Tuesday, 1 January 2013

Rediscovering Cinderella

Émile Bertrand 1899
(image in the public domain)
The first opera I ever saw was "Cinderella".  I only went to the performance because one of our friends didn't want to go on her own. Before that, I always thought that opera was quite possibly one of the most boring things ever. The performance would change my mind forever. 
Cinderella was never a story that I paid much attention to when I was little. My absolute favourite was "Sleeping Beauty". (subject for a whole other post...) However, of lately I have been musing on the story of Cinderella a lot. Particularly as it is portrayed in the 1950 Disney film. On how it's such a fitting allegory for what happens in the lives of Adult Children of Narcissists. In the film, the Stepmother agrees to let Cinderella go to the ball provided she finishes her chores and finds something suitable to wear. Cinderella believes her words and works really hard to accomplish these tasks. However when the time comes and she's ready to go, the Stepsisters -being used as flying monkeys by their mother- destroy her dress so that she can't attend. It is clear that the Stepmother never intended to let Cinderella go to the ball at the palace, but she never says an outright no; she just keeps moving the goal post. Covert aggression in all its glory... It reminds me so much of the times when I toiled to have a good relationship with Narcissistic types, and nothing I did brought me closer to the person or improved the relationship in any way. Nothing Cinderella did would have ever made any difference: there was a reason why the Stepmother was keeping her in that position. She wanted  to eliminate competition so that Cinderella would not outshine her or her daughters and, while we are at it, an unpaid servant. So all the time that you're scratching your head wondering why nothing you do makes any difference, you're looking at the wrong reason for the problem. You think it's you, and that you're not trying hard enough, because if you did, everybody involved would be happy. But it's not you. Their act is a ruse.  They're only saying whatever is needed to keep you in the place they want to keep you in. You think that they mean what they say because you do mean what you say. But believe me, they don't.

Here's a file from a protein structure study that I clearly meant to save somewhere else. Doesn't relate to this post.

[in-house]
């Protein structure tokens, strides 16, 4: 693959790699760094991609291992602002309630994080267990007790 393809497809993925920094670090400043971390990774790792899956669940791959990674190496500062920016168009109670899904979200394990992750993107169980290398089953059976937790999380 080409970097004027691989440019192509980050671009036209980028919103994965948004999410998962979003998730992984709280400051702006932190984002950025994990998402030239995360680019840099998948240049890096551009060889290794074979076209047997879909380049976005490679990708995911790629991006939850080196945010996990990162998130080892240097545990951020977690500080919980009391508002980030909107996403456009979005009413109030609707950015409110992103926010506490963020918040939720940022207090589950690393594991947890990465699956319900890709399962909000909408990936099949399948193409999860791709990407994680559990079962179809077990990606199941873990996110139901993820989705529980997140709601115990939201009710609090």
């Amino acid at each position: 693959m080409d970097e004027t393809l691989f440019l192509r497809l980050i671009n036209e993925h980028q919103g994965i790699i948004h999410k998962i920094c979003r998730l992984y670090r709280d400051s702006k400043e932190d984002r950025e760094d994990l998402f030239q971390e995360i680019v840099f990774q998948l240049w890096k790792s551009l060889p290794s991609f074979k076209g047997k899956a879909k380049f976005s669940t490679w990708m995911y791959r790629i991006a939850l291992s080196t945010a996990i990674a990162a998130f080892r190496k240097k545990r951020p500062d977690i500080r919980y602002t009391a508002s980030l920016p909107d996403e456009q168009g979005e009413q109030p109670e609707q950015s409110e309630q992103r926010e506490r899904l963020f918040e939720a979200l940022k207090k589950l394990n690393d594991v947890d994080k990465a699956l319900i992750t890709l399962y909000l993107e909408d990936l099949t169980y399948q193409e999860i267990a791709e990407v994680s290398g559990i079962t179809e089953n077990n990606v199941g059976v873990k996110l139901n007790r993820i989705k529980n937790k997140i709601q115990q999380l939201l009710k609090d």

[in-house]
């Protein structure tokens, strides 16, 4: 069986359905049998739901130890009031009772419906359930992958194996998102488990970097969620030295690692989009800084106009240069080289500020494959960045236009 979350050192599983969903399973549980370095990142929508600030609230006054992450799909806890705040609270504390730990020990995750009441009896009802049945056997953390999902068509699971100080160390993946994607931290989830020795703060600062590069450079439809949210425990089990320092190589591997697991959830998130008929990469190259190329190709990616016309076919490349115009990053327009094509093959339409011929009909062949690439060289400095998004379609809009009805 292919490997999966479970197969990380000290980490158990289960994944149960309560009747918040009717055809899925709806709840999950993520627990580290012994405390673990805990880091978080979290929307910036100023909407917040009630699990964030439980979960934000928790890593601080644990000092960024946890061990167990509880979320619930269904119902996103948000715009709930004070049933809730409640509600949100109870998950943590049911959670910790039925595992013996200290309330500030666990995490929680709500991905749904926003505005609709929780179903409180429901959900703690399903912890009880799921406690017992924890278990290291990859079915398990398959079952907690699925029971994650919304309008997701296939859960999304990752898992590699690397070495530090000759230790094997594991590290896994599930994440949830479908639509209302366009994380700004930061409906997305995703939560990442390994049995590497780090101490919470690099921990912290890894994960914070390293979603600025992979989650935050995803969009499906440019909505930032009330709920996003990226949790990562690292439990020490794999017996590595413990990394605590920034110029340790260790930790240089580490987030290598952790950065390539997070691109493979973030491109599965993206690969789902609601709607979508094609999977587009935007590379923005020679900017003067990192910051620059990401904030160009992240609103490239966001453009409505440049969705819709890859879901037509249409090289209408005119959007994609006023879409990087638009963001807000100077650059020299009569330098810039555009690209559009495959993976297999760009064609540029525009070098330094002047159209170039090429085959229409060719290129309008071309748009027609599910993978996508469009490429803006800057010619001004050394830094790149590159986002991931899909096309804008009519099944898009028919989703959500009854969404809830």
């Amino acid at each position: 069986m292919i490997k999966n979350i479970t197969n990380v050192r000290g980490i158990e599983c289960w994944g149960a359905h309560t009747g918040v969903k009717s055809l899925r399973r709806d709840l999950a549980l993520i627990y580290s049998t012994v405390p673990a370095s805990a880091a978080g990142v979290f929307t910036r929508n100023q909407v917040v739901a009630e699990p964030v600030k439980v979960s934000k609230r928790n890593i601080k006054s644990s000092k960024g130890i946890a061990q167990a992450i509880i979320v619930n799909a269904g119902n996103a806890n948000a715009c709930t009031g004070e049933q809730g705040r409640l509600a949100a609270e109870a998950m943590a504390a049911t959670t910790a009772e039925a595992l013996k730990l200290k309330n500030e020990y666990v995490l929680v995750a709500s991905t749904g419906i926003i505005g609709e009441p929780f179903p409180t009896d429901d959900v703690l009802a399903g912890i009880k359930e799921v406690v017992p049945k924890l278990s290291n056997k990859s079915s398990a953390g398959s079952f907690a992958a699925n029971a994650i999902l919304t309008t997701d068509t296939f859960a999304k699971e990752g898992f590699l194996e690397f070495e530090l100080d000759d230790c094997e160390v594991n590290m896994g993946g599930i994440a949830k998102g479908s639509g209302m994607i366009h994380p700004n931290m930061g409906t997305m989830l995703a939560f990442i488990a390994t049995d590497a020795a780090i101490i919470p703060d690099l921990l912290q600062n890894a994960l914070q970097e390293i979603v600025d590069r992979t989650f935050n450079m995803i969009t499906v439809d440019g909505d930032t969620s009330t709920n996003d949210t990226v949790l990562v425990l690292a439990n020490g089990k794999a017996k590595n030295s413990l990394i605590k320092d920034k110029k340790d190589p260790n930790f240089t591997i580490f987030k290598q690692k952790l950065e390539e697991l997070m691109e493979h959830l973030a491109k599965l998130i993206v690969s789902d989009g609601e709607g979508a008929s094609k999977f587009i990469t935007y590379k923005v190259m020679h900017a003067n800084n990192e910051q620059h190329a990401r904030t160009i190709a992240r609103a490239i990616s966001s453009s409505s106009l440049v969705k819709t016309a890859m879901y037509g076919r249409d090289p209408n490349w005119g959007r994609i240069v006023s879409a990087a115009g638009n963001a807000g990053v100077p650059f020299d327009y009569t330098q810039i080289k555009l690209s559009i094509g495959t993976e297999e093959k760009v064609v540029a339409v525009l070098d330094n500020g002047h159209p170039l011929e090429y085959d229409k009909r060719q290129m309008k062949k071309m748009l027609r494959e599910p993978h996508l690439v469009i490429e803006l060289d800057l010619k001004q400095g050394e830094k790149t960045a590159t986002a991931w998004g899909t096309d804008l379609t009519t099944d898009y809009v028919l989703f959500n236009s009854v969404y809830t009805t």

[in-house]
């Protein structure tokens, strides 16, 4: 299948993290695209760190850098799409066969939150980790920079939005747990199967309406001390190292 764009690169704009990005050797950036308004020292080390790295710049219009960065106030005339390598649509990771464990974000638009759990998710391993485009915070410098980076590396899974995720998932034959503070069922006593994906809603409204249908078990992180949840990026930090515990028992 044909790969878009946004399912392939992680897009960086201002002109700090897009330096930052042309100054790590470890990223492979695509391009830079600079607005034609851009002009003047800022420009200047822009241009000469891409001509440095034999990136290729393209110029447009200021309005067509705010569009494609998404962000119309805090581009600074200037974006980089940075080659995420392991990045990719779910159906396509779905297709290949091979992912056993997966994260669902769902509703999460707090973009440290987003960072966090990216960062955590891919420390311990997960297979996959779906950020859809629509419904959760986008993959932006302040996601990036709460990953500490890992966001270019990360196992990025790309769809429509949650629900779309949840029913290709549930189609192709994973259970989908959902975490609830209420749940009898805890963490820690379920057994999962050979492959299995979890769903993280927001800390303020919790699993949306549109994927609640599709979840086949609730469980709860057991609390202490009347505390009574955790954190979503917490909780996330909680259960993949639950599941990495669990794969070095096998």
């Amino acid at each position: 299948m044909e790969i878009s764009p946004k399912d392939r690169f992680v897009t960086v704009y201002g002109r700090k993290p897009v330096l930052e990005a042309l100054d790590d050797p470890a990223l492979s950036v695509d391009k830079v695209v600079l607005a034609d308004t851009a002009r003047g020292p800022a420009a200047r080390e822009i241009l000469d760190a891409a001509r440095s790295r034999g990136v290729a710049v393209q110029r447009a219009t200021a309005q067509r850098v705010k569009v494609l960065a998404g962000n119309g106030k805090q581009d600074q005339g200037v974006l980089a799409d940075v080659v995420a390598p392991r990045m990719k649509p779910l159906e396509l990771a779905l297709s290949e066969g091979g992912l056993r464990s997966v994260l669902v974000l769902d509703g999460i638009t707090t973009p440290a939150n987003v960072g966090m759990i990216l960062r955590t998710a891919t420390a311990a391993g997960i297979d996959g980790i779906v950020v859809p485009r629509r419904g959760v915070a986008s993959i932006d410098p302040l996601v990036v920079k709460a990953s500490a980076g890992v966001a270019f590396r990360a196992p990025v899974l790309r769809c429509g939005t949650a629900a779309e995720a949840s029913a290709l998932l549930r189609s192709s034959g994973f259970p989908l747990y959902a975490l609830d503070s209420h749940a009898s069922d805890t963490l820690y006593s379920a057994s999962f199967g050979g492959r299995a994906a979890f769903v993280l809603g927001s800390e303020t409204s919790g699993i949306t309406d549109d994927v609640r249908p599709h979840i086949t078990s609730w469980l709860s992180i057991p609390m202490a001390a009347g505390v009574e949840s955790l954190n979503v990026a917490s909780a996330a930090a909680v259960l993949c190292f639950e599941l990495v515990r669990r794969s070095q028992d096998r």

The analogy that I had in mind, though, is something else. In the film two mice make a dress for Cinderella out of the scraps being thrown away of what's not needed for the making of the dresses of the Stepsisters. Real life "Cinderellas" don't have mice that help them to make a dress. They have to make the dress themselves. We try to build a life for ourselves with whatever scraps of emotional resources we've been able to scramble together, only to have it all torn to shreds by our FOO the minute they realise that we've made it and are indeed "going to the ball". That's how I felt a couple of years ago: I had worked really hard to make my life happy only to have my sister come and invade it as if it was her royal right. By the time it all exploded, I felt like Cinderella: standing desolate with my dress in tatters, wondering what to do next. In the story, this would be the bit where the Fairy godmother appears and makes her a new, more beautiful dress. In real life, as you very well know, there is no Fairy godmother (not even a "real" mother, for that matter, to help you rebuild it), so you have to start again. So you have another go and "start again at your beginnings and never breathe a word about your loss" as in the famous poem* and build it up again. The life I have been able to create for myself in these last two years is so much better than what I had before, or of anything that I could have possibly imagined. An unexpected surprise that, unlike the Fairy godmother's gifts to Cinderella, will not be over at the stroke of midnight.

*"If" by Rudyard Kipling